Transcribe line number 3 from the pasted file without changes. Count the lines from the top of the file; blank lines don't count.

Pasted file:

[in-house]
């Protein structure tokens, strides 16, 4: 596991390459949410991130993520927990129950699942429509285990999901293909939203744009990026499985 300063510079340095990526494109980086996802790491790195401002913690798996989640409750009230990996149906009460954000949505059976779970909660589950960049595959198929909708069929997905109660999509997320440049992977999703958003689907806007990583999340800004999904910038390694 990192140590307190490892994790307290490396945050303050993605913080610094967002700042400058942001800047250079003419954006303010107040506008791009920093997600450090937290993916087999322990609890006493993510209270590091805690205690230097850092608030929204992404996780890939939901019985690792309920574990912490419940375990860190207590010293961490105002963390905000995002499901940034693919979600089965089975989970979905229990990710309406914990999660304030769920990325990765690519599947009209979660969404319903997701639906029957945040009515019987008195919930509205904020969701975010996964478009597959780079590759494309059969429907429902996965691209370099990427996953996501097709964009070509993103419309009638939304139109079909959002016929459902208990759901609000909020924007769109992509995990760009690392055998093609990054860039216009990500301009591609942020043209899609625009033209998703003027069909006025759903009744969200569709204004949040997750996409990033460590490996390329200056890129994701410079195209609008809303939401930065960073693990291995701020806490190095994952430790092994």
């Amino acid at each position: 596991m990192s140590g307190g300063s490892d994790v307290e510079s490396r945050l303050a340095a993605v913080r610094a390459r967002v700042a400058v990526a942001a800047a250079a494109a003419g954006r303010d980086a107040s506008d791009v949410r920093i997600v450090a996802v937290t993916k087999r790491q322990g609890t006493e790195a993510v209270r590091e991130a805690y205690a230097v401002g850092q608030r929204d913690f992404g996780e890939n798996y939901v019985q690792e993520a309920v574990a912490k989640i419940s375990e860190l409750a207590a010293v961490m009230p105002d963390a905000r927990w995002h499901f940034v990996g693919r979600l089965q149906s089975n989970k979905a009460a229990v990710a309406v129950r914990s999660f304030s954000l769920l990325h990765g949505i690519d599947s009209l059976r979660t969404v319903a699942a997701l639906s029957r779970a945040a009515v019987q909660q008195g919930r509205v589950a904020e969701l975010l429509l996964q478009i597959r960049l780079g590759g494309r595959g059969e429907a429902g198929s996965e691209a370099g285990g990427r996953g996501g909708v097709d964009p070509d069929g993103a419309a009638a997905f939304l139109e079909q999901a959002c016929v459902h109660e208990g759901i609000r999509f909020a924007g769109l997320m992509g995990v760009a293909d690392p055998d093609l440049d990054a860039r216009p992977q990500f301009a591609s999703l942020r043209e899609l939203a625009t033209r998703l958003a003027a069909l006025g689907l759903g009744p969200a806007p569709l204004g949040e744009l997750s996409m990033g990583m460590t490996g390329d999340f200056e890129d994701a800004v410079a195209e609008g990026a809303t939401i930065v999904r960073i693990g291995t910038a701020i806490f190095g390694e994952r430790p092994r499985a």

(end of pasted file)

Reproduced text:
């Amino acid at each position: 596991m990192s140590g307190g300063s490892d994790v307290e510079s490396r945050l303050a340095a993605v913080r610094a390459r967002v700042a400058v990526a942001a800047a250079a494109a003419g954006r303010d980086a107040s506008d791009v949410r920093i997600v450090a996802v937290t993916k087999r790491q322990g609890t006493e790195a993510v209270r590091e991130a805690y205690a230097v401002g850092q608030r929204d913690f992404g996780e890939n798996y939901v019985q690792e993520a309920v574990a912490k989640i419940s375990e860190l409750a207590a010293v961490m009230p105002d963390a905000r927990w995002h499901f940034v990996g693919r979600l089965q149906s089975n989970k979905a009460a229990v990710a309406v129950r914990s999660f304030s954000l769920l990325h990765g949505i690519d599947s009209l059976r979660t969404v319903a699942a997701l639906s029957r779970a945040a009515v019987q909660q008195g919930r509205v589950a904020e969701l975010l429509l996964q478009i597959r960049l780079g590759g494309r595959g059969e429907a429902g198929s996965e691209a370099g285990g990427r996953g996501g909708v097709d964009p070509d069929g993103a419309a009638a997905f939304l139109e079909q999901a959002c016929v459902h109660e208990g759901i609000r999509f909020a924007g769109l997320m992509g995990v760009a293909d690392p055998d093609l440049d990054a860039r216009p992977q990500f301009a591609s999703l942020r043209e899609l939203a625009t033209r998703l958003a003027a069909l006025g689907l759903g009744p969200a806007p569709l204004g949040e744009l997750s996409m990033g990583m460590t490996g390329d999340f200056e890129d994701a800004v410079a195209e609008g990026a809303t939401i930065v999904r960073i693990g291995t910038a701020i806490f190095g390694e994952r430790p092994r499985a």